When looking to design your property there are several things you need to consider. The most important are sun/shade patterns throughout the year, slope, drainage, and what your proposed uses will be. Vegetable gardens need good drainage, minimal slope and a lot of sun during the growing season. West facing slopes tend to get more moisture than east facing slopes, while north facing slopes will get a lot less sun than south facing slopes. Most livestock need a place with sun and shade all year to really be happy.You will also want to consider placement in relation to how often you will visit it. Areas that you will visit frequently, such as a chicken coop, should be closer to your home compared to something you visit less frequently, such as fruit trees.
I’ll be using our property as an example for some basic site issues and how we designed it. Of course we had few real obstacles compared to others, but it should give you the basics.
When we first moved into our home the very first thing I did was create a site plan of existing conditions. Our property, .28 acres, is a narrow, long rectangular lot running east to west. We had some obstacles in the way including some old, dead and dying fruit trees and two large black walnut trees on the western end. We also had an oddly placed 6′ wood fence right off the back stoop (posts locations in the photo above) and no fence or gate on the side of the house so anyone could enter our backyard.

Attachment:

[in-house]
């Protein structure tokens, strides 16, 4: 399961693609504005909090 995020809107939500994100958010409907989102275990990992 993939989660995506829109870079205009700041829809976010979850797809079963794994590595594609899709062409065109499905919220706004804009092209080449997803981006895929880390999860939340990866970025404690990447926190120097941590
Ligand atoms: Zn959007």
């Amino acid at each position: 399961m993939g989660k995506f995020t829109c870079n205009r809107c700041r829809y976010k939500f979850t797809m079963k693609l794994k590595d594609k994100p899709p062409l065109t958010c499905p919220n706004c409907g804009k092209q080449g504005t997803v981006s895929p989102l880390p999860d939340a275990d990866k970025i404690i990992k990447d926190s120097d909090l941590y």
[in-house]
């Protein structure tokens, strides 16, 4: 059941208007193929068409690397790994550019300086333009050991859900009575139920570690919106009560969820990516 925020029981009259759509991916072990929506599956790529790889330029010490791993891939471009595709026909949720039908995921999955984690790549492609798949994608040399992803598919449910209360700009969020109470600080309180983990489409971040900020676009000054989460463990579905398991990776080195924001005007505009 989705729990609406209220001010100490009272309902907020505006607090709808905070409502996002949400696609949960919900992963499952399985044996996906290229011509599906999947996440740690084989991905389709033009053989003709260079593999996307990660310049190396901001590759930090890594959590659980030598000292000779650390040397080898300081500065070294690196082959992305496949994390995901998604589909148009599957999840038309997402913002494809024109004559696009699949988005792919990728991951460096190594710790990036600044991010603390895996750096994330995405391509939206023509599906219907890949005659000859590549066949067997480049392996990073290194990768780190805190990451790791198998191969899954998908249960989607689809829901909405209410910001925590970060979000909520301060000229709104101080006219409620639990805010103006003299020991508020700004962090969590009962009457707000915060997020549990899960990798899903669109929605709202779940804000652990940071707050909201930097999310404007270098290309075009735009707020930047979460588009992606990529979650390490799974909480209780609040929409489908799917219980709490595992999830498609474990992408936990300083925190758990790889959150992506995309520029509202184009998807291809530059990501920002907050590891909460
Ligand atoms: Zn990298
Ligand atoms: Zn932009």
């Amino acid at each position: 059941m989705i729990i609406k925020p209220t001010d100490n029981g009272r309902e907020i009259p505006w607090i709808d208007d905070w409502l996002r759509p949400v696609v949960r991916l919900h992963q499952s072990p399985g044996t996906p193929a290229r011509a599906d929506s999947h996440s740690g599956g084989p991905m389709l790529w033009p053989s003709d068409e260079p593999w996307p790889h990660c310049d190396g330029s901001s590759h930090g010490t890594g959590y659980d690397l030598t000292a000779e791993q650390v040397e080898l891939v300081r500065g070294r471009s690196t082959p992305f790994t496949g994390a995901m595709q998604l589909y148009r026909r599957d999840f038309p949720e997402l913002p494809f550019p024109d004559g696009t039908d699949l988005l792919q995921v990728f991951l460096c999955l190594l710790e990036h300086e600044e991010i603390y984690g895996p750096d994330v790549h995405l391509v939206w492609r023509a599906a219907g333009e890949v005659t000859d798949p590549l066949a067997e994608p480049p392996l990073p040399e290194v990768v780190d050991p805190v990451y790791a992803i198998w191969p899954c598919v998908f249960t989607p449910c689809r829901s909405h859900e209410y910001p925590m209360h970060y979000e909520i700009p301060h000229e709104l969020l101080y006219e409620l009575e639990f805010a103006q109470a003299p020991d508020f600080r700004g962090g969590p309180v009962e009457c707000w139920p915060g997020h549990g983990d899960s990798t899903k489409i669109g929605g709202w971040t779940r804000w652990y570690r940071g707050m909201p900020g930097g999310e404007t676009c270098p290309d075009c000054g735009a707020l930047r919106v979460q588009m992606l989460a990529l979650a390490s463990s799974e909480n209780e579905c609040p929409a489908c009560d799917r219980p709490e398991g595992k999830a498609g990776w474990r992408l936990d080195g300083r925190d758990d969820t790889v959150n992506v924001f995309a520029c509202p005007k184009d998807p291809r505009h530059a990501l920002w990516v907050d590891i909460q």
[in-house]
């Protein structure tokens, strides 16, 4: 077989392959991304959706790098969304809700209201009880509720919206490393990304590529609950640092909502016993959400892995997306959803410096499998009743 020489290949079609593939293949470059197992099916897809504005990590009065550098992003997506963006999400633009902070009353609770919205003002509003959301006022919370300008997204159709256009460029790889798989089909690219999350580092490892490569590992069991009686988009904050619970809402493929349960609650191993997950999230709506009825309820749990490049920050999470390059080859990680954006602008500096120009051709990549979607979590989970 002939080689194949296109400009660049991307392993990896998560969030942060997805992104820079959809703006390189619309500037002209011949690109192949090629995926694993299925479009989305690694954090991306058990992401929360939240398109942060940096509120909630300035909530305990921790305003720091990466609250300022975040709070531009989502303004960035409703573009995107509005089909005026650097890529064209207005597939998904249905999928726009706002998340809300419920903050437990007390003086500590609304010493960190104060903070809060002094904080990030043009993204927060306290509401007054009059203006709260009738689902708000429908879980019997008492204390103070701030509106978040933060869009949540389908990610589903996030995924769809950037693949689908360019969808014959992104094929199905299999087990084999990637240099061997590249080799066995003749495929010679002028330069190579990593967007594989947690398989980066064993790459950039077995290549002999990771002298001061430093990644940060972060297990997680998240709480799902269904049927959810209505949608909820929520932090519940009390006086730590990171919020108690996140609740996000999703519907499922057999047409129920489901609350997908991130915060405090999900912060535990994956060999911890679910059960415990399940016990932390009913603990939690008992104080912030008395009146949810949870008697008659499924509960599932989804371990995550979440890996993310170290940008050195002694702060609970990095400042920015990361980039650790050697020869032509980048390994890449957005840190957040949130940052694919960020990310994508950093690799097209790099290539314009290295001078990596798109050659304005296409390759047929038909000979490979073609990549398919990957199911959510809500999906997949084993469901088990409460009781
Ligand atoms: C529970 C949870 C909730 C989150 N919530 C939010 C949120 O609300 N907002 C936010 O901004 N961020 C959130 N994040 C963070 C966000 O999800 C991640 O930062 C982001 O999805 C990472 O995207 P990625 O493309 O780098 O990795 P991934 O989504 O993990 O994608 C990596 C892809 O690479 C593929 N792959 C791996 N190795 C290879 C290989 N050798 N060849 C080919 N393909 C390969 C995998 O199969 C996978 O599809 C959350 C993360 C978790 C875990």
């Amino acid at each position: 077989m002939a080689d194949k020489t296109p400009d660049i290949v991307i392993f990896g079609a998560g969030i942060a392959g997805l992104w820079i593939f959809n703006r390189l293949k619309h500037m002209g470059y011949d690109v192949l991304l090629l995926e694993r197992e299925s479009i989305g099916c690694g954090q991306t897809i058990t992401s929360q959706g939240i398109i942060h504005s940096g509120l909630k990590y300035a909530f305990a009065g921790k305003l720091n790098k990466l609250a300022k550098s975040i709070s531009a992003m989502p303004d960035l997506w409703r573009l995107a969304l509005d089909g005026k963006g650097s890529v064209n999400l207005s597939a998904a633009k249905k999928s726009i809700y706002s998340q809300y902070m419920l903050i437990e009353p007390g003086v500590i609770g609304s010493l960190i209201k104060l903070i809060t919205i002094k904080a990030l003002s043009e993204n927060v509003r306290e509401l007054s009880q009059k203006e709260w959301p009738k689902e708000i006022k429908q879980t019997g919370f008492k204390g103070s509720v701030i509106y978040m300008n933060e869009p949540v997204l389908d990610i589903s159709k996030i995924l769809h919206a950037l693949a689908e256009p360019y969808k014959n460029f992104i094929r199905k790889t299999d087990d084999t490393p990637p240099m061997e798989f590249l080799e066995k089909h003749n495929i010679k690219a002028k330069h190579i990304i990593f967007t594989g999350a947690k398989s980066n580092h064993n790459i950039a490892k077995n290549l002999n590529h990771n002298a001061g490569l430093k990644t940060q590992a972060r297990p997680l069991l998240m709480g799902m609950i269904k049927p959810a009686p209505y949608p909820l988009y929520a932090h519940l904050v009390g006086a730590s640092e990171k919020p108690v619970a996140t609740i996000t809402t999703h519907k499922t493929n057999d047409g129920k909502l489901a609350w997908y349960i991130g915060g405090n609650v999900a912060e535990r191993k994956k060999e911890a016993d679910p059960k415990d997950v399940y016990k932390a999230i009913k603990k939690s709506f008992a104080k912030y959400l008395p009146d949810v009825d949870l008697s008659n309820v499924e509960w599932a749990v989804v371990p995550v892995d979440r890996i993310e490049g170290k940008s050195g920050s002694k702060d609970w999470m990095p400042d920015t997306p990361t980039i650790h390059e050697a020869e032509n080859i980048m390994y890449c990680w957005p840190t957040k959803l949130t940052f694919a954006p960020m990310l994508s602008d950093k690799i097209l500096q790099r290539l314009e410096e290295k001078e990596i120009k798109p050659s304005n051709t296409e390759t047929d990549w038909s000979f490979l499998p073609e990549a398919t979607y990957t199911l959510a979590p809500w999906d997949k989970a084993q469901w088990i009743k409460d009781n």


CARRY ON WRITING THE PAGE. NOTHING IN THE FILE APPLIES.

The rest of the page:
The next thing I did was create a list of things I wanted. I knew I wanted garden beds and fruit trees. We needed a place for our chickens and we needed to be able to add more animals into our system in the future. I also needed a large patio for entertaining and a way to keep our dogs out of the garden (though that has been largely unsuccessful since Squeak is agile enough to jump fences). We had two things in our backyard that we could not change – the water tower and a large oak tree centered on our southern property line. Our lot sloped gently towards the western end, away from the house. Even in the winter with the big oak tree, most of the yard got good sun exposure all day, which was definitely a bonus. In the summer only the area directly under the tree gets all day shade.
Fruit tree placement was easy. It was important that they go in locations where they wouldn’t cast too much, if any, shade when fully grown on the vegetable beds. The north edge of the property was the best place for the majority of trees. Additional trees were located on the eastern and western outermost edges. The biggest rule you want to remember is to never place trees on the southern side of your vegetable garden (at least here in the northern hemisphere) if you want to maximize sun exposure. Western edges should also generally be avoided, but we decided to include more trees along that side anyways.
Because our site was narrow and long we ran our beds from east to west. This helped with wheelbarrow access and running irrigation line. Because of our layout, it maximized the amount of growing space relative to walking paths. It also helped with sun exposure because all of the beds would get equal amounts of sun exposure throughout the day. Taller crops would be planted in the northern beds while shorter crops would be planted in the southern beds. The site plan to the right is flipped so that north is down.